Maurice Solovitz
Tolerance can't be measured in degrees of Intolerance

Poles must be taught about Poland and the Shoah

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In March 2019, thousands of Polish nationalists marched on the United States embassy in Warsaw, to protest U.S. pressure on Poland to compensate Jews whose families lost property during the Shoah.

In April 2019 at a Good Friday ceremony in the town of Pruchnik, again in Poland, townspeople beat and then burned an effigy of a Jew. It is a local custom – an extreme example, of which there are many throughout an almost Juden-Frei Europe, where Jewish symbols are derided, abused or destroyed for profit, local entertainment and the anti-Jewish education of the next generation of European bigots. Parade floats in Belgium, figures of ridicule in Spain and the Czech Republic; ‘anti-Zionist’ debating circuses in the councils of political power within the EU and the United Nations, all share one thing in common – the Jew as object of hate, fun or dehumanisation. This harps back to the environment of the pre-Second World War period. It prepares the ground for the next era of bestiality and decline; the next pogrom.

In 2018 Poland criminalized debate about the extent to which Poles and Poland were complicit in the Shoah and it later amended the law to make it a civil offense, but only because of the firestorm of anger and indignation that the original legislation provoked.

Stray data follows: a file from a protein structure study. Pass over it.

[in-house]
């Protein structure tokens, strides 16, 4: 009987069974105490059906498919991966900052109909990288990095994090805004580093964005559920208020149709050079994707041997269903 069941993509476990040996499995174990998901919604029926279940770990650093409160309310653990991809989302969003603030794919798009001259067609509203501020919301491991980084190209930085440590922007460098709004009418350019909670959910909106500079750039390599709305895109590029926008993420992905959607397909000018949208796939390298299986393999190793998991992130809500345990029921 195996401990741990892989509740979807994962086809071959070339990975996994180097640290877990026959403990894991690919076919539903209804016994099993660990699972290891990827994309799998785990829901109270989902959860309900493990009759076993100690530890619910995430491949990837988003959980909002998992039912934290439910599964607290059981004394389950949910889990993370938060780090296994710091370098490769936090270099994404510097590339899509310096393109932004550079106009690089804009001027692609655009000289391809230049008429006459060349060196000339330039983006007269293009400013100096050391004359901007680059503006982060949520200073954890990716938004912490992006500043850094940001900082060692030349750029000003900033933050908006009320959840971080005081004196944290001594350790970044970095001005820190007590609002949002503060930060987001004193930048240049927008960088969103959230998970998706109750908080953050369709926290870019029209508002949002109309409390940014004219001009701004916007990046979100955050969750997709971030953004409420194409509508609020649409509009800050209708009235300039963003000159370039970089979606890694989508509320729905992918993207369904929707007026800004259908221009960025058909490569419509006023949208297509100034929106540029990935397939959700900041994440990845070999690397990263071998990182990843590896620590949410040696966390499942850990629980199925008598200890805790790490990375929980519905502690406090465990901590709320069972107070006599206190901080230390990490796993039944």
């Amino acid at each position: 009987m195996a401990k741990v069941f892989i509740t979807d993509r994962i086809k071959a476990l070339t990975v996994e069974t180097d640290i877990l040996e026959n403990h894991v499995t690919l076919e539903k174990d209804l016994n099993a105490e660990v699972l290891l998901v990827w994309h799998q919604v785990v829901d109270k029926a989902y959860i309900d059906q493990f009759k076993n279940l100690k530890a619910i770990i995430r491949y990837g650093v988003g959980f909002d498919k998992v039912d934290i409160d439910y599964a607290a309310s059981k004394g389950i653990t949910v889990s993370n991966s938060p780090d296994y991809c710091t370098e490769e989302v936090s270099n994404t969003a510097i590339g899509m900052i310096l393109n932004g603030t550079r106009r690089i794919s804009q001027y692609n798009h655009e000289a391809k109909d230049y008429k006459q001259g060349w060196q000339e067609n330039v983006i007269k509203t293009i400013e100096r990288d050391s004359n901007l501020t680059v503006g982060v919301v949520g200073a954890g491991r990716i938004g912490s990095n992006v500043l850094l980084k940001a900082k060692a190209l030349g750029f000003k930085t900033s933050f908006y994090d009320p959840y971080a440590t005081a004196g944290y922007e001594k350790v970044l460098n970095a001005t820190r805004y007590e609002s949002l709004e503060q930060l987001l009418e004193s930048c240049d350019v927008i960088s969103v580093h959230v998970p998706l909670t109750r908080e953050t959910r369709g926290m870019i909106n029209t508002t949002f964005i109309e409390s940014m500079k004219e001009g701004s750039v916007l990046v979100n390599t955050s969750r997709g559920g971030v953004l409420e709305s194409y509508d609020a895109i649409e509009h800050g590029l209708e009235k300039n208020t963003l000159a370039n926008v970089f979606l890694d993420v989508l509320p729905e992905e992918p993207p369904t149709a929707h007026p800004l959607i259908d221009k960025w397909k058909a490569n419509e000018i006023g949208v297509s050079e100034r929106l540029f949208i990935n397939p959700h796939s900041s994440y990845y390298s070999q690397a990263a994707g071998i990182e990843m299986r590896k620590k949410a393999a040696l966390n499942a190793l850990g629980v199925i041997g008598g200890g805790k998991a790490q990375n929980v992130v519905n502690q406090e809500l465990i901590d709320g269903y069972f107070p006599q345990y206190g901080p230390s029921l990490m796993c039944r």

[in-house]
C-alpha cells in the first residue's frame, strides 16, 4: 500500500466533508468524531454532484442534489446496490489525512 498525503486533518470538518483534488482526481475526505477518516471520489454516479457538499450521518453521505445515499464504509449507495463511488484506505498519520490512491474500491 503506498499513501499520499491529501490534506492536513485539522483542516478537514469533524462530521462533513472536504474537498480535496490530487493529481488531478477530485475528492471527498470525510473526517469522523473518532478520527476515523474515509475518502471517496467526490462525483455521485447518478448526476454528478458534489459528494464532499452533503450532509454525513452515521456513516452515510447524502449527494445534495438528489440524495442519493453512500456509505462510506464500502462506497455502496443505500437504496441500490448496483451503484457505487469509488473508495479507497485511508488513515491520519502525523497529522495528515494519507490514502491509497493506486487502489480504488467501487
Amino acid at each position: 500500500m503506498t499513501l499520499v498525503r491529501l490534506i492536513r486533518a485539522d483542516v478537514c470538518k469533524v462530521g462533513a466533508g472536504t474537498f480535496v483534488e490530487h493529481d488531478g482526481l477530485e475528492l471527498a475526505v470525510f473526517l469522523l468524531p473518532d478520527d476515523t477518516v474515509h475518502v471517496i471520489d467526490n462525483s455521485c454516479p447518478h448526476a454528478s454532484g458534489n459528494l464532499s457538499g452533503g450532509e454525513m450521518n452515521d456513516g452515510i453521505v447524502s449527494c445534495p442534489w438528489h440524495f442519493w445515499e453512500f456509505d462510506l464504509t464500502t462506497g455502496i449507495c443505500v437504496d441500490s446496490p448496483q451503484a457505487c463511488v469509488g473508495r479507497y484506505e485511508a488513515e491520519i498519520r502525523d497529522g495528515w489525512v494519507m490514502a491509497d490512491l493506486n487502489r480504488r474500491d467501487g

Post-Soviet Poland was among the signatories of the Terezin declaration (2009) on compensation for confiscated assets in the Holocaust era. “All East European countries besides Poland agreed to pay a symbolic sum in compensation. Jews did not become rich from it and these countries did not become poor”. It simply recognised a difficult and uncomfortable conversation.

The Shoah was a German crime of the Nazi era, but it could not have taken place without the open indifference and almost everywhere, the active complicity of European society. It was this collaboration that squashed any hope that victims of persecution may have had and without hope there can be no resistance. Jan Tomasz Gross, in his book on the plunder of the Jews of Europe (“Golden Harvest”) calls the Jewish victims ‘the deceased on leave.’ The despair of disempowerment made killing Jews, frankly, no more than a pedestrian activity. Plodding, banal; like going to work and then coming home again. But wearing someone else’s clothes and with their property greedily stuffed into your pockets.